# Self Organizing

## Contents

## Introduction

The defining property of self-organizing learning is that it operates without requiring an explicit training signal from the environment. This can be contrasted with error backpropagation, which requires target patterns to compare against the output states in order to generate an error signal. Thus, many people regard self-organizing learning as more biologically or psychologically plausible, since it is often difficult to imagine where the explicit training signals necessary for error-driven learning come from. Further, there is some evidence that neurons actually use something like a Hebbian learning rule, which is commonly used in self-organizing learning algorithms.

There are many different flavors of self-organizing learning. Indeed, one of the main differences between self-organizing algorithms and error-driven learning is that they need to make more assumptions about what good representations should be like, since they do not have explicit error signals telling them what to do. Thus, different self-organizing learning algorithms make different assumptions about the environment and how best to represent it.

One assumption that is common to many self-organizing learning
algorithms is that events in the environment can be *clustered*
together according to their "similarity." Thus, learning amounts to
trying to find the right cluster in which to represent a given event.
this is often done by enforcing a competition between a set of units,
each of which represents a different cluster. The *competitive*
learning* algorithm (CL) of Rumelhart and Zipser, 1985 is a*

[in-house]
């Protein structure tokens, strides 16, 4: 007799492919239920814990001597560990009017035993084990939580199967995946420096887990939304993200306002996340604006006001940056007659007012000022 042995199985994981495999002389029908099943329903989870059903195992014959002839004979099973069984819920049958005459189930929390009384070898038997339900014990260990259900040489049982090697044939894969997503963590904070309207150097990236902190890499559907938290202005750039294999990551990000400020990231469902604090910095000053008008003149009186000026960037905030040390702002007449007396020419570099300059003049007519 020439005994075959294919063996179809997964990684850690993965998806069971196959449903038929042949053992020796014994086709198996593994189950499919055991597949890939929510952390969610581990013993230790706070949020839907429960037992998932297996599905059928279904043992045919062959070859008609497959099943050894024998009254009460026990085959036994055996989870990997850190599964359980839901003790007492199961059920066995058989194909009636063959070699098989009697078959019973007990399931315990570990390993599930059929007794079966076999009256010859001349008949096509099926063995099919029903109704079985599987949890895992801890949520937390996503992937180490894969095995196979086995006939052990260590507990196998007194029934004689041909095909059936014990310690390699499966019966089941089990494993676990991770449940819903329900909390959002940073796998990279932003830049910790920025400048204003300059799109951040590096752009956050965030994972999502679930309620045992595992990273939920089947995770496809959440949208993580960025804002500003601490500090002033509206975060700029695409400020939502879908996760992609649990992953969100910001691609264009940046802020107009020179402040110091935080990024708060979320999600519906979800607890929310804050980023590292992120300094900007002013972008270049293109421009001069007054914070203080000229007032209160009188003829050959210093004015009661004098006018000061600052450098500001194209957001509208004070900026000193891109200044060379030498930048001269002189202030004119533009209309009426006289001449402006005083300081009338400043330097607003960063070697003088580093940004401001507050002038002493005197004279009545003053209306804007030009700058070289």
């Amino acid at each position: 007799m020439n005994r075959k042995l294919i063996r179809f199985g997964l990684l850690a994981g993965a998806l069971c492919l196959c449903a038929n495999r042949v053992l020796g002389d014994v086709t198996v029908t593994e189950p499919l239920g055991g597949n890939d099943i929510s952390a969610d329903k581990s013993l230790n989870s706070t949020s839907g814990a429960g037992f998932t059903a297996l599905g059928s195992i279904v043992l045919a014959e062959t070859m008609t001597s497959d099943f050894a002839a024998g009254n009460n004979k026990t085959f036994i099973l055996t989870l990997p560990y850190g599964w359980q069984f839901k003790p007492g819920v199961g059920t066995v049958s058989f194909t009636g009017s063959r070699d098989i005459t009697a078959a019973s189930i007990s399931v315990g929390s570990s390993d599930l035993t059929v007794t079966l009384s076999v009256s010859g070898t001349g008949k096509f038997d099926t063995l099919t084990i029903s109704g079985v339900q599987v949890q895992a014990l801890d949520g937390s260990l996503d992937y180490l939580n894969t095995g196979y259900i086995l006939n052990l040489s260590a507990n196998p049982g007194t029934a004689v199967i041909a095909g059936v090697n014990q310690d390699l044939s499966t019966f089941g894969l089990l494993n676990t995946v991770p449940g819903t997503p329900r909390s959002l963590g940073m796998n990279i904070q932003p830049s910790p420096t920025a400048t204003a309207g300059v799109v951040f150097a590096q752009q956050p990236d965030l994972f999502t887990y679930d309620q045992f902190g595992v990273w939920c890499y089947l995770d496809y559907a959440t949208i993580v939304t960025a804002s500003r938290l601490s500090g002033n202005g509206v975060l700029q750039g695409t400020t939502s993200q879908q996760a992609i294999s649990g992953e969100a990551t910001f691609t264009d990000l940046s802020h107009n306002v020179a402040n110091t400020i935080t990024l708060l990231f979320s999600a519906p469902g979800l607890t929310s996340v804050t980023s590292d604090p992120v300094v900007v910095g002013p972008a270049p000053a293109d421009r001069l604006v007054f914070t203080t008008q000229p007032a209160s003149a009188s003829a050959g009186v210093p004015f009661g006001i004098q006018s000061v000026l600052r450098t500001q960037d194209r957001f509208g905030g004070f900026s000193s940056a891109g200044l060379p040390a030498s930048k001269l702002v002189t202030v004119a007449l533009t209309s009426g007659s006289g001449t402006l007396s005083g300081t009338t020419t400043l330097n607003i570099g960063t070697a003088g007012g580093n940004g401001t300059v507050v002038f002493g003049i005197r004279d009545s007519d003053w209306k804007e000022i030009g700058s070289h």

classic example of this form of learning, where the single unit which is
most activated by the current input is chosen as the "winner" and
therefore gets to adapt its weights in response to this input pattern.

The current implementation of self-organizing learning, called So, includes competitive learning and several variations of it, including "soft" competitive learning (Nowlan, 1990), which replaces the "hard" competition of standard competitive learning with a more graded activation function. Also included are a couple of different types of modified Hebbian learning rules that can be used with either hard or soft activation functions.

An additional assumption that can be made about the environment is that
there is some kind of *topology* or ordered relationship among the
different clusters. This notion is captured in the
*self-organizing map* (SOM) algorithm of Kohonen (1989, 1990, 1995). This algorithm adds to the basic idea of competition among the
units that represent a cluster the additional assumption that units
which are nearby in 2-D space should represent clusters that are somehow
related. This spatial-relatedness constraint is imposed by allowing
nearby units to learn a little bit when one of their neighbors wins the